How Not To Conduct A Conference Call—People Want To Communicate
I was just on a conference call where two candidates running for public office here in Texas invited political bloggers to hear what they had to say.
(Above–Telephone from 1931.)
I won’t say who these folks are because I want them to win the election.
…Please allow me to offer some tips on how not to conduct a conference call when you are asking for support.
1. Do not start the call with everybody on mute. It was clear from the start that the idea on having folks on mute was done for a reason. Whatever that reason was, it could only be frustrating and insulting to people who dialed in and who thought the call would be an open forum.
(Above–Someone who merited being placed on mute.)
2. Do not express the concern that opening the call to all might be “unruly.” Democracy is unruly. If you find a conference call with a friendly audience daunting, just what will you do in a tough campaign?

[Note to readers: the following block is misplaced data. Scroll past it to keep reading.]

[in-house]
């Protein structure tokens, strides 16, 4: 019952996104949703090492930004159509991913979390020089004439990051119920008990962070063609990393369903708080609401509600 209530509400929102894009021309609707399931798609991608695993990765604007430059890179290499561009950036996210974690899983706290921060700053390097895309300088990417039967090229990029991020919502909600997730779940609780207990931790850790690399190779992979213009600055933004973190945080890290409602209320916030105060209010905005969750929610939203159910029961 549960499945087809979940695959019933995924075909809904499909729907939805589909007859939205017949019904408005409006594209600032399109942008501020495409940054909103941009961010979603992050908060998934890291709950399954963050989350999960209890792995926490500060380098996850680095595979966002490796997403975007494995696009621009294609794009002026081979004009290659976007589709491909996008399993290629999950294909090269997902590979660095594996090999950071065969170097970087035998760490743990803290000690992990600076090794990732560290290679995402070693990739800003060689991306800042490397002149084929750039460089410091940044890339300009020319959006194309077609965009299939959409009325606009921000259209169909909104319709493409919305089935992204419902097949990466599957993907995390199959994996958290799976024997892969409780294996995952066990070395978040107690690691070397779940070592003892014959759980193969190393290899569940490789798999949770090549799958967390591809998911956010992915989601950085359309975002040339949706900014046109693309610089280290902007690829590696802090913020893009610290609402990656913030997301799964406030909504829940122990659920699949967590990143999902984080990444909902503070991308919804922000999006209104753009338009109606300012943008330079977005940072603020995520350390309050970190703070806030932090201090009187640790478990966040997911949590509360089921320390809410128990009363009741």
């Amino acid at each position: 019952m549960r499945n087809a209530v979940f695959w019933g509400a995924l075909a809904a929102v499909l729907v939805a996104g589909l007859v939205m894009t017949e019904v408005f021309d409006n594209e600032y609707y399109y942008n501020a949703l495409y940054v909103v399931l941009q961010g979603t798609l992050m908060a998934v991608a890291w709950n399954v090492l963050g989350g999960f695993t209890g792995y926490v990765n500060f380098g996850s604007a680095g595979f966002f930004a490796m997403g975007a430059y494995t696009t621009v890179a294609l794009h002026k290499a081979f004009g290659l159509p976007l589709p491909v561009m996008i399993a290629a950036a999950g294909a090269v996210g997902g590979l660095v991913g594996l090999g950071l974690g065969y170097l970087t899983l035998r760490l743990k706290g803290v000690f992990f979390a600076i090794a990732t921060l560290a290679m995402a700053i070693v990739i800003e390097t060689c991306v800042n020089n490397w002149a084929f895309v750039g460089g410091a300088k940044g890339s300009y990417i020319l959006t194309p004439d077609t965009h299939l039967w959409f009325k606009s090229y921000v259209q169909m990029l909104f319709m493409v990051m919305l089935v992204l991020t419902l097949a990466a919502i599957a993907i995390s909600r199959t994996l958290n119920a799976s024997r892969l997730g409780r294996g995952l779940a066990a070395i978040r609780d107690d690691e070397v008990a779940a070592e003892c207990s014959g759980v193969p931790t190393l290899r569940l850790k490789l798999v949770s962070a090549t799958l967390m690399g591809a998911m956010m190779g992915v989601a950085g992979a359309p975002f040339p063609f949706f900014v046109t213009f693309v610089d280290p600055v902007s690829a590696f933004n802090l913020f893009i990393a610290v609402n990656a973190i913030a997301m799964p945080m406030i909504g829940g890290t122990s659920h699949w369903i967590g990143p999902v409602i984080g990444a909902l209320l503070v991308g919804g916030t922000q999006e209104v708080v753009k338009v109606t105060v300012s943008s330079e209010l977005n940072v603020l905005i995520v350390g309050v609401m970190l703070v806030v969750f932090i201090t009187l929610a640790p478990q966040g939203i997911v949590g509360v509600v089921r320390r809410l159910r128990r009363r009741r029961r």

3. When you finally do decide to open the call after nearly 50 minutes of us listening to you, please don’t cut off the call in a rush because some folks are a bit long-winded.
( Above–French army using remote phone in WW I.)
4. If you convey the impression that you don’t want to listen to people, the impression you will convey is that you don’t want to listen to people.
It is best to be open. As you can guess from this post, I did not find this conference call to be open.
People want to be able to communicate with one another. People want to be able to express what they think about things.
Who thought it would be a good idea to not let bloggers express themselves?
(Below—Lady Gaga and Beyonce are on the telephone.)